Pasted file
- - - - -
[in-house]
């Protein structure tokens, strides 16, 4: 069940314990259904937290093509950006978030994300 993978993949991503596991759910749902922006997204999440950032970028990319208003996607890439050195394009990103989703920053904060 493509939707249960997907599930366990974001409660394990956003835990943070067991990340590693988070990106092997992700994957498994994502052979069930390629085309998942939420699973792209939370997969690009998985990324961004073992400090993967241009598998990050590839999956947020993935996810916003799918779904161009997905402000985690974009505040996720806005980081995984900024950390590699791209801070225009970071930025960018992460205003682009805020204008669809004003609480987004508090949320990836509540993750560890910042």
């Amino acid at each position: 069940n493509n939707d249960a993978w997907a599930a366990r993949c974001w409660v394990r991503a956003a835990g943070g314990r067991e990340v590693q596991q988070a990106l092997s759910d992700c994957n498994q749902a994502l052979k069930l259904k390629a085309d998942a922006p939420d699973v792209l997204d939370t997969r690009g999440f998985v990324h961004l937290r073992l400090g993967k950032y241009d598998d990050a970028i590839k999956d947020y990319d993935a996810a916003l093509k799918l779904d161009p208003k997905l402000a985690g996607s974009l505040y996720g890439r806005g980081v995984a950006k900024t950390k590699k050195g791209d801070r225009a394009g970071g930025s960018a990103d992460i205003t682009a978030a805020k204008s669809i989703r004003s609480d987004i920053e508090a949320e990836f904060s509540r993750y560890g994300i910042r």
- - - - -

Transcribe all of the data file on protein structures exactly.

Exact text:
[in-house]
């Protein structure tokens, strides 16, 4: 069940314990259904937290093509950006978030994300 993978993949991503596991759910749902922006997204999440950032970028990319208003996607890439050195394009990103989703920053904060 493509939707249960997907599930366990974001409660394990956003835990943070067991990340590693988070990106092997992700994957498994994502052979069930390629085309998942939420699973792209939370997969690009998985990324961004073992400090993967241009598998990050590839999956947020993935996810916003799918779904161009997905402000985690974009505040996720806005980081995984900024950390590699791209801070225009970071930025960018992460205003682009805020204008669809004003609480987004508090949320990836509540993750560890910042």
């Amino acid at each position: 069940n493509n939707d249960a993978w997907a599930a366990r993949c974001w409660v394990r991503a956003a835990g943070g314990r067991e990340v590693q596991q988070a990106l092997s759910d992700c994957n498994q749902a994502l052979k069930l259904k390629a085309d998942a922006p939420d699973v792209l997204d939370t997969r690009g999440f998985v990324h961004l937290r073992l400090g993967k950032y241009d598998d990050a970028i590839k999956d947020y990319d993935a996810a916003l093509k799918l779904d161009p208003k997905l402000a985690g996607s974009l505040y996720g890439r806005g980081v995984a950006k900024t950390k590699k050195g791209d801070r225009a394009g970071g930025s960018a990103d992460i205003t682009a978030a805020k204008s669809i989703r004003s609480d987004i920053e508090a949320e990836f904060s509540r993750y560890g994300i910042r």